Studies imply that more than 80 percent of dropouts would have stayed in school if they believed it was more relevant to real life. Learning how to run a small business can help kids see how their core classes aren't just cruel tortures from adults.
The state of our economy -- with high unemployment, a looming fiscal crisis, a growing skills gap, and sticky ladder of social mobility -- rightfully preoccupies our national dialogue. One solution is clear -- we need to educate our way out of the economic crisis.
Obama's proposal sends an important message to youths and their families: "You are no longer invisible. We see you, we invest in you and we expect you to contribute in a positive way to yourself and to your future."
Many students drop out because of academic failure, behavioral problems, and life issues, but many more students stay in school but drop out in their heads, gradually disengaging from what the schools have to offer.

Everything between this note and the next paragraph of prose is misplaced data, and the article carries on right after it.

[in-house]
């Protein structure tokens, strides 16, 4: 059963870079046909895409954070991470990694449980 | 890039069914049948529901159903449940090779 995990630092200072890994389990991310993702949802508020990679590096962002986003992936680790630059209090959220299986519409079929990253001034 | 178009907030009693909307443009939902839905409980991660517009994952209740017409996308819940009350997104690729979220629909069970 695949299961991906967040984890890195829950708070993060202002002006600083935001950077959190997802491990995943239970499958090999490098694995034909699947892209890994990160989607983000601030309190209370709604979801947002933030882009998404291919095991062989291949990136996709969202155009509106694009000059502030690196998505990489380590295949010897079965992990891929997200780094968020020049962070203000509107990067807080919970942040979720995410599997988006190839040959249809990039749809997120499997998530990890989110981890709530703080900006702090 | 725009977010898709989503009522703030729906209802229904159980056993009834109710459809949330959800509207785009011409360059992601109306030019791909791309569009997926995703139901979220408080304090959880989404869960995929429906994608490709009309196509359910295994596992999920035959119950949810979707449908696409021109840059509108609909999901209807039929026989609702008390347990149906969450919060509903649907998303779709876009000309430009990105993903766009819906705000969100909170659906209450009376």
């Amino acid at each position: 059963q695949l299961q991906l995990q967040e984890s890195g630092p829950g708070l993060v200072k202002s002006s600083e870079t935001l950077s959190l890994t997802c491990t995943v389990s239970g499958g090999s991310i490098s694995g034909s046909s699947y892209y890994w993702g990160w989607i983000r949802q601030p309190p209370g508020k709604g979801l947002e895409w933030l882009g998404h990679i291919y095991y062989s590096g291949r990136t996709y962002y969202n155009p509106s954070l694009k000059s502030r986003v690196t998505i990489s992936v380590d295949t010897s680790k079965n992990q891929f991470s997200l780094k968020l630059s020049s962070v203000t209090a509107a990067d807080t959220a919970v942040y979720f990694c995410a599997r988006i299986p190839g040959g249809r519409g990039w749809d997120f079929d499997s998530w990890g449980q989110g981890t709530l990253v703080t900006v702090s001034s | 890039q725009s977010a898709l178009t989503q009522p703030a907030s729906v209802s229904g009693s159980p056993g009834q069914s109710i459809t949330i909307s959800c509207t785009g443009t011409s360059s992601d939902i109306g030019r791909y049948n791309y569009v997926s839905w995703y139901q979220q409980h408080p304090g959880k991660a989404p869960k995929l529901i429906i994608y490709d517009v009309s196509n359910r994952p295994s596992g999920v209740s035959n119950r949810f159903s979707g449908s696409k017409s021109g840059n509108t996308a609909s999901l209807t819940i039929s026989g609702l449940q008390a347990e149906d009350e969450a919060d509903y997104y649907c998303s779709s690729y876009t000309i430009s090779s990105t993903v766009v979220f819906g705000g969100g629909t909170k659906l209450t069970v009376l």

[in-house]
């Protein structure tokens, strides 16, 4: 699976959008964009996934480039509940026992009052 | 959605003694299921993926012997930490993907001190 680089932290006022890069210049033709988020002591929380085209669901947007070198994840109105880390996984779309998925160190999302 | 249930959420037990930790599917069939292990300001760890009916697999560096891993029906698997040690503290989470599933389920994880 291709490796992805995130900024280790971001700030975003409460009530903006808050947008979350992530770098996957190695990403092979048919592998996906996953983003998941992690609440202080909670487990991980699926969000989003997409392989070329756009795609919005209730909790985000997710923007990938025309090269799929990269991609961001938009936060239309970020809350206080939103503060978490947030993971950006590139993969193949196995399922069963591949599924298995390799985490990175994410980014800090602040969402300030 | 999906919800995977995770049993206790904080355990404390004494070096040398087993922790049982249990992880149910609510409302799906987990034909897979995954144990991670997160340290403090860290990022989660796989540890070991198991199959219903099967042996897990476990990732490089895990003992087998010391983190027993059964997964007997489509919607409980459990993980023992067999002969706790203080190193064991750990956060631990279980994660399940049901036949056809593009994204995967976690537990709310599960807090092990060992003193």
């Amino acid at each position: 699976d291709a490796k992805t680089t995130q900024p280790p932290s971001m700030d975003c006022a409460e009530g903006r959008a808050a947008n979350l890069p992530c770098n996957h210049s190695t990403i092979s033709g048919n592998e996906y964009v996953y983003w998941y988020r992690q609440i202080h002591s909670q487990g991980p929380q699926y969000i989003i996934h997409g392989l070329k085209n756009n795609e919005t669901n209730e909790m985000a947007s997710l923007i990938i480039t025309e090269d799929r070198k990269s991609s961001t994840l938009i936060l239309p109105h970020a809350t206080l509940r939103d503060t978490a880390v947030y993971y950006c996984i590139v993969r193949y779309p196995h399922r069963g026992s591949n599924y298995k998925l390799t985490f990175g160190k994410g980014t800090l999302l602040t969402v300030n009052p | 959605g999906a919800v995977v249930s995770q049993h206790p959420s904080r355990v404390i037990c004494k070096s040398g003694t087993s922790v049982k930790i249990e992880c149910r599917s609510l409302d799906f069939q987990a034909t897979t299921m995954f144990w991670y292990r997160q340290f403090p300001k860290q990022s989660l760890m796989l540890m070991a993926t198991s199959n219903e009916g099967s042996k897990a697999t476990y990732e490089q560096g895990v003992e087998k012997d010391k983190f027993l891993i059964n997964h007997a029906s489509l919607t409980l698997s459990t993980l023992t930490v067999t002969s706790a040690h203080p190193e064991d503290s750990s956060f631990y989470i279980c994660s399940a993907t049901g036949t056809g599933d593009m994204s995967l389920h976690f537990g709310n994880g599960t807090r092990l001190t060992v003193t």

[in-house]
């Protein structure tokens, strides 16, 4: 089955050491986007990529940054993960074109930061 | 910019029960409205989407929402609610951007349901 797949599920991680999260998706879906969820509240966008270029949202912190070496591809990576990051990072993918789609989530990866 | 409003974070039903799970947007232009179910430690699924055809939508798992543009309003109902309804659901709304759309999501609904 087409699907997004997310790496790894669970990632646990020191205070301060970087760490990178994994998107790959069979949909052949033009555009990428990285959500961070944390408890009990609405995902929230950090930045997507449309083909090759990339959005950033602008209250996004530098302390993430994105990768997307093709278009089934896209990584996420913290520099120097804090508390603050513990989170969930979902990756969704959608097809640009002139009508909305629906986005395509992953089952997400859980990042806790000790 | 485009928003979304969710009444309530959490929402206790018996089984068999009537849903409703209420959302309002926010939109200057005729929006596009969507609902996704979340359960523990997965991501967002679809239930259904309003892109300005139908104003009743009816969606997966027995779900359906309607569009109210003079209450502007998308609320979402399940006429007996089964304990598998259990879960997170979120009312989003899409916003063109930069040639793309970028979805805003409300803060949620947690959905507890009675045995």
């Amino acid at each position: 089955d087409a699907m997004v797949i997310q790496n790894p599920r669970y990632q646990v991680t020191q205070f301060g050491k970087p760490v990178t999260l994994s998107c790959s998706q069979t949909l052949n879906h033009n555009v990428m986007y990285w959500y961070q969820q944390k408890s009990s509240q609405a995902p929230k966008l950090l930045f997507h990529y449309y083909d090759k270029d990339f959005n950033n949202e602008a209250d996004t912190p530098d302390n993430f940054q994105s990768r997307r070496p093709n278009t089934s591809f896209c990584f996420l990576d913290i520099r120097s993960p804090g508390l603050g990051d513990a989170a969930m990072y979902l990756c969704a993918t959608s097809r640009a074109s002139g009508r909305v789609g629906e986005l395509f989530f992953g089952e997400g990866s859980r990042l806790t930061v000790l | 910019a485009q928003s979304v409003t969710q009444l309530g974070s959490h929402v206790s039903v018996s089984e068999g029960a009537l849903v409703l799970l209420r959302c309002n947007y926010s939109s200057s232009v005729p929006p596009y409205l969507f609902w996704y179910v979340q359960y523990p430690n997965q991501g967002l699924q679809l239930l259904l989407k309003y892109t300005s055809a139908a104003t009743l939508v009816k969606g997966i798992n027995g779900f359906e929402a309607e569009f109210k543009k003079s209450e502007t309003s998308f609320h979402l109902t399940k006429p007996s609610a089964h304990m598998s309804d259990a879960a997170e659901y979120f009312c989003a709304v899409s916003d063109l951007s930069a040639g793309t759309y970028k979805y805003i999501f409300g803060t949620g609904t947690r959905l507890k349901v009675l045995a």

There are no silver bullets to solve the dropout crisis and blunt instruments often go too far. But when President Obama in his State of the Union address urged states to raise the legal dropout age, we cheered.
There are more than 100,000 school counselors in our middle and high schools. Yet, they are among the least strategically deployed education professionals and are almost entirely missing from our education reform debates.